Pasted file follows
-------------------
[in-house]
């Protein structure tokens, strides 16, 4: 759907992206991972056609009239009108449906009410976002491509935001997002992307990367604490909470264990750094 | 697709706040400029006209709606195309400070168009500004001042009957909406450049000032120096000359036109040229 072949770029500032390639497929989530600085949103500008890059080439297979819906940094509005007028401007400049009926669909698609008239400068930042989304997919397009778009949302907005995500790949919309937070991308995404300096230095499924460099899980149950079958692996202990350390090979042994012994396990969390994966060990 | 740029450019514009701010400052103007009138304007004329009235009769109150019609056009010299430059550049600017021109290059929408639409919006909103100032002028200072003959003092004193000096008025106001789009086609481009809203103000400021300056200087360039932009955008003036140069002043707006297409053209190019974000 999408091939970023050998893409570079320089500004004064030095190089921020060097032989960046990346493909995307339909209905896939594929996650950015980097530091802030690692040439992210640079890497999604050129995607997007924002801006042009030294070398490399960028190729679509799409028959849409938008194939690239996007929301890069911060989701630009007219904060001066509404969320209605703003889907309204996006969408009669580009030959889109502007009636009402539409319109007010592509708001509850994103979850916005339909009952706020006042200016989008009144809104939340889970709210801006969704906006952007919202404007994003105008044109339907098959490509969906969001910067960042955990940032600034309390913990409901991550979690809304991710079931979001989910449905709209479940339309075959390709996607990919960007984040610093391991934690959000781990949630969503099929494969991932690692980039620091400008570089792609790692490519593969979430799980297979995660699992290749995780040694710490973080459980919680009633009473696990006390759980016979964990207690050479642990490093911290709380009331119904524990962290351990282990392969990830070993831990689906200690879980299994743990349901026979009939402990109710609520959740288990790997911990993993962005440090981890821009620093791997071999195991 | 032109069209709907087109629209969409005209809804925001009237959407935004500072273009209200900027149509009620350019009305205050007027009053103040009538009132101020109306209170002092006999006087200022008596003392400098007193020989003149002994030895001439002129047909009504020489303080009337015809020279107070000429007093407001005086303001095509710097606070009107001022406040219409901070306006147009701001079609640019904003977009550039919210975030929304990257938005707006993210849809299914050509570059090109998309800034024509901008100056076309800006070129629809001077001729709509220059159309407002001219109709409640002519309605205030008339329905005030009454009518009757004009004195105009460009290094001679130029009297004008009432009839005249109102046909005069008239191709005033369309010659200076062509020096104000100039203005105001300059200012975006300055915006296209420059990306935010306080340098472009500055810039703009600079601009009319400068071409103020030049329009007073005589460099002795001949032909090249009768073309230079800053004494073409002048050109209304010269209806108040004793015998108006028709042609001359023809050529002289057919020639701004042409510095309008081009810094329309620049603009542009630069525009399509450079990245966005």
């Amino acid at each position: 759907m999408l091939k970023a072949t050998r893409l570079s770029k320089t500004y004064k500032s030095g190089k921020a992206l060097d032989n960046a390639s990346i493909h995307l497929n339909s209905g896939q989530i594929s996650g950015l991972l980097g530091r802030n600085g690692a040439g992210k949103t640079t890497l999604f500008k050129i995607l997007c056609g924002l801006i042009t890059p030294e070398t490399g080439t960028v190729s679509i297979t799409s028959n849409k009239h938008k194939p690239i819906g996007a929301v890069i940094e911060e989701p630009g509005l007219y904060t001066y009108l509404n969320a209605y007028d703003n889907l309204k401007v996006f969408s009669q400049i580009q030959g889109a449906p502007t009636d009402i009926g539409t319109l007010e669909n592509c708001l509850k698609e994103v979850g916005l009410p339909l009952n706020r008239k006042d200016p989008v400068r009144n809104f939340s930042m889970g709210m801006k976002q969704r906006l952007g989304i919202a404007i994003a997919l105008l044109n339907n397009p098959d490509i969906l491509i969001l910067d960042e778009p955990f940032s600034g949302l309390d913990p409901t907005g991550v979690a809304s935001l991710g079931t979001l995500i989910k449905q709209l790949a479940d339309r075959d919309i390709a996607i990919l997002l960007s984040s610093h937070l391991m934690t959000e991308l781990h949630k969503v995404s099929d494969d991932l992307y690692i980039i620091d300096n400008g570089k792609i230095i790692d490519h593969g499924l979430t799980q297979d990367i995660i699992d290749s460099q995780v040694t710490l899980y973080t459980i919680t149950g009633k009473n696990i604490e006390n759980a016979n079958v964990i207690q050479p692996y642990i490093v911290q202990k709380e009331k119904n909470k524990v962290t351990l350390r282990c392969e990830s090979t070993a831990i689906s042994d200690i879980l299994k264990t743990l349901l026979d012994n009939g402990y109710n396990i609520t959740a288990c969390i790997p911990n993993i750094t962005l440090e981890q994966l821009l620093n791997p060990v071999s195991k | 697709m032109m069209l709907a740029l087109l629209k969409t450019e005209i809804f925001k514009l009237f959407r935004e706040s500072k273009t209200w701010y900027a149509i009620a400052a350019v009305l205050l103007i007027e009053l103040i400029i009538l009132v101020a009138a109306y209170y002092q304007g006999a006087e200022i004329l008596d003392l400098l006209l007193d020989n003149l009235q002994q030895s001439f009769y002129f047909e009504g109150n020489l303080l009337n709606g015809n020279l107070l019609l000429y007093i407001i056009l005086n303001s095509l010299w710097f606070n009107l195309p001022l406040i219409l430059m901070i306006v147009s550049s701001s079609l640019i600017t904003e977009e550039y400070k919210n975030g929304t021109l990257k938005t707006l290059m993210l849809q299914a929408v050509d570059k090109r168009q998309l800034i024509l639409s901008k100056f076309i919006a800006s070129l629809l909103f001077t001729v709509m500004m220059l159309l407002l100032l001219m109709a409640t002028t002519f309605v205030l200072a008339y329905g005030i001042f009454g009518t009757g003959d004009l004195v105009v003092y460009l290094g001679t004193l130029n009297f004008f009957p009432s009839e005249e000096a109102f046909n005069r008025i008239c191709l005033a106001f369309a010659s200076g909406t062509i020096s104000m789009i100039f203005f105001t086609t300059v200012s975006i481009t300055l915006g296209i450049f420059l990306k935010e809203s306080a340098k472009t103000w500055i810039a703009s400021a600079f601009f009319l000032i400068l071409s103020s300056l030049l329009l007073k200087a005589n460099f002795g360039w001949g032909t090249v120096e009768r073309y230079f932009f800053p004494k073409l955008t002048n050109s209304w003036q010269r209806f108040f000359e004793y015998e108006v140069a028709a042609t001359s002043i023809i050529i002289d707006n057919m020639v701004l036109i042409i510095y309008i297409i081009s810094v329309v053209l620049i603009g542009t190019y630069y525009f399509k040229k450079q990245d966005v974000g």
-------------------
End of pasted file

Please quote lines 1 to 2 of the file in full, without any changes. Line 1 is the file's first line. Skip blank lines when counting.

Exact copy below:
[in-house]
């Protein structure tokens, strides 16, 4: 759907992206991972056609009239009108449906009410976002491509935001997002992307990367604490909470264990750094 | 697709706040400029006209709606195309400070168009500004001042009957909406450049000032120096000359036109040229 072949770029500032390639497929989530600085949103500008890059080439297979819906940094509005007028401007400049009926669909698609008239400068930042989304997919397009778009949302907005995500790949919309937070991308995404300096230095499924460099899980149950079958692996202990350390090979042994012994396990969390994966060990 | 740029450019514009701010400052103007009138304007004329009235009769109150019609056009010299430059550049600017021109290059929408639409919006909103100032002028200072003959003092004193000096008025106001789009086609481009809203103000400021300056200087360039932009955008003036140069002043707006297409053209190019974000 999408091939970023050998893409570079320089500004004064030095190089921020060097032989960046990346493909995307339909209905896939594929996650950015980097530091802030690692040439992210640079890497999604050129995607997007924002801006042009030294070398490399960028190729679509799409028959849409938008194939690239996007929301890069911060989701630009007219904060001066509404969320209605703003889907309204996006969408009669580009030959889109502007009636009402539409319109007010592509708001509850994103979850916005339909009952706020006042200016989008009144809104939340889970709210801006969704906006952007919202404007994003105008044109339907098959490509969906969001910067960042955990940032600034309390913990409901991550979690809304991710079931979001989910449905709209479940339309075959390709996607990919960007984040610093391991934690959000781990949630969503099929494969991932690692980039620091400008570089792609790692490519593969979430799980297979995660699992290749995780040694710490973080459980919680009633009473696990006390759980016979964990207690050479642990490093911290709380009331119904524990962290351990282990392969990830070993831990689906200690879980299994743990349901026979009939402990109710609520959740288990790997911990993993962005440090981890821009620093791997071999195991 | 032109069209709907087109629209969409005209809804925001009237959407935004500072273009209200900027149509009620350019009305205050007027009053103040009538009132101020109306209170002092006999006087200022008596003392400098007193020989003149002994030895001439002129047909009504020489303080009337015809020279107070000429007093407001005086303001095509710097606070009107001022406040219409901070306006147009701001079609640019904003977009550039919210975030929304990257938005707006993210849809299914050509570059090109998309800034024509901008100056076309800006070129629809001077001729709509220059159309407002001219109709409640002519309605205030008339329905005030009454009518009757004009004195105009460009290094001679130029009297004008009432009839005249109102046909005069008239191709005033369309010659200076062509020096104000100039203005105001300059200012975006300055915006296209420059990306935010306080340098472009500055810039703009600079601009009319400068071409103020030049329009007073005589460099002795001949032909090249009768073309230079800053004494073409002048050109209304010269209806108040004793015998108006028709042609001359023809050529002289057919020639701004042409510095309008081009810094329309620049603009542009630069525009399509450079990245966005």